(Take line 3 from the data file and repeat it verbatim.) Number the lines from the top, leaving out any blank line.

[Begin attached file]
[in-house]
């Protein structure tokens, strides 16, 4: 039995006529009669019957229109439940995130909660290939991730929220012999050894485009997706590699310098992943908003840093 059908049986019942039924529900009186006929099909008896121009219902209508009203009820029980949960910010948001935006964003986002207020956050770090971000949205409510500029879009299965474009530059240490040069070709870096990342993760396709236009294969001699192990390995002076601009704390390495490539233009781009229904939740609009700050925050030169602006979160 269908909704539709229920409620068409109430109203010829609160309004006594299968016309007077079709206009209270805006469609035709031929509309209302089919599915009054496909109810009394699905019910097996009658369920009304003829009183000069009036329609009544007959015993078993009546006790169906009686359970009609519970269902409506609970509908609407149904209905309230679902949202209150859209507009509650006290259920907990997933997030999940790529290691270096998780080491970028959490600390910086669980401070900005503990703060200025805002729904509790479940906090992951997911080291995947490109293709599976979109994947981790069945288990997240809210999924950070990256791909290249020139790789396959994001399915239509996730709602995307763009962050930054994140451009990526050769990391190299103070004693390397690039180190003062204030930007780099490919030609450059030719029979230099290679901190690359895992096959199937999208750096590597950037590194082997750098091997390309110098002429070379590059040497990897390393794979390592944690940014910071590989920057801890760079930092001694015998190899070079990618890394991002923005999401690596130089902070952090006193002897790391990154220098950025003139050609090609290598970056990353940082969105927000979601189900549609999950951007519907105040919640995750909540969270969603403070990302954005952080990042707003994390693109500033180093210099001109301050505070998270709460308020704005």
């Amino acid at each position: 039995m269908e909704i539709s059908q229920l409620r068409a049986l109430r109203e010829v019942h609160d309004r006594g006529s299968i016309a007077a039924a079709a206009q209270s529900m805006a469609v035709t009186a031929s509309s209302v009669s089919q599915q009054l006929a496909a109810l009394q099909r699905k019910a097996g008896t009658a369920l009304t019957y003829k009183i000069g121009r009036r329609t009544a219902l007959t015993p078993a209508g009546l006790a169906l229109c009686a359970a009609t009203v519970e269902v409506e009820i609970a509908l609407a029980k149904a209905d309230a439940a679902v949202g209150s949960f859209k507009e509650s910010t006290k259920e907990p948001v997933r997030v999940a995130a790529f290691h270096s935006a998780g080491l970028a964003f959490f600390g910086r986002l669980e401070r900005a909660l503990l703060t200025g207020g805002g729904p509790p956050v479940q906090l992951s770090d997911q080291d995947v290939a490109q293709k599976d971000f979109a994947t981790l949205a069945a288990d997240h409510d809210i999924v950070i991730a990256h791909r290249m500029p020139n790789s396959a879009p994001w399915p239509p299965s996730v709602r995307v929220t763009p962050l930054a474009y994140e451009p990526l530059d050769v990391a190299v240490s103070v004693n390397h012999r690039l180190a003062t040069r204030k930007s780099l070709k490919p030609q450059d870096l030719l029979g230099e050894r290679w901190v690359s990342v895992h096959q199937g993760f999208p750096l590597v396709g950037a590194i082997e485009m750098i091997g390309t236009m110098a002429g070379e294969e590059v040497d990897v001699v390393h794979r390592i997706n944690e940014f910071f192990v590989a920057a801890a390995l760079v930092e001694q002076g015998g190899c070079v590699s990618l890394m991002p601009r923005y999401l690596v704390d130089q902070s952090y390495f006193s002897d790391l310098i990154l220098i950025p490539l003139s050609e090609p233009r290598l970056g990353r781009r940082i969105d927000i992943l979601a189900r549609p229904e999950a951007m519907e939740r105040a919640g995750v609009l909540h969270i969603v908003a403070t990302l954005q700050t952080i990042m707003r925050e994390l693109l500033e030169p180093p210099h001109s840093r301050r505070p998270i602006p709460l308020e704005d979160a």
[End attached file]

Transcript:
């Amino acid at each position: 039995m269908e909704i539709s059908q229920l409620r068409a049986l109430r109203e010829v019942h609160d309004r006594g006529s299968i016309a007077a039924a079709a206009q209270s529900m805006a469609v035709t009186a031929s509309s209302v009669s089919q599915q009054l006929a496909a109810l009394q099909r699905k019910a097996g008896t009658a369920l009304t019957y003829k009183i000069g121009r009036r329609t009544a219902l007959t015993p078993a209508g009546l006790a169906l229109c009686a359970a009609t009203v519970e269902v409506e009820i609970a509908l609407a029980k149904a209905d309230a439940a679902v949202g209150s949960f859209k507009e509650s910010t006290k259920e907990p948001v997933r997030v999940a995130a790529f290691h270096s935006a998780g080491l970028a964003f959490f600390g910086r986002l669980e401070r900005a909660l503990l703060t200025g207020g805002g729904p509790p956050v479940q906090l992951s770090d997911q080291d995947v290939a490109q293709k599976d971000f979109a994947t981790l949205a069945a288990d997240h409510d809210i999924v950070i991730a990256h791909r290249m500029p020139n790789s396959a879009p994001w399915p239509p299965s996730v709602r995307v929220t763009p962050l930054a474009y994140e451009p990526l530059d050769v990391a190299v240490s103070v004693n390397h012999r690039l180190a003062t040069r204030k930007s780099l070709k490919p030609q450059d870096l030719l029979g230099e050894r290679w901190v690359s990342v895992h096959q199937g993760f999208p750096l590597v396709g950037a590194i082997e485009m750098i091997g390309t236009m110098a002429g070379e294969e590059v040497d990897v001699v390393h794979r390592i997706n944690e940014f910071f192990v590989a920057a801890a390995l760079v930092e001694q002076g015998g190899c070079v590699s990618l890394m991002p601009r923005y999401l690596v704390d130089q902070s952090y390495f006193s002897d790391l310098i990154l220098i950025p490539l003139s050609e090609p233009r290598l970056g990353r781009r940082i969105d927000i992943l979601a189900r549609p229904e999950a951007m519907e939740r105040a919640g995750v609009l909540h969270i969603v908003a403070t990302l954005q700050t952080i990042m707003r925050e994390l693109l500033e030169p180093p210099h001109s840093r301050r505070p998270i602006p709460l308020e704005d979160a």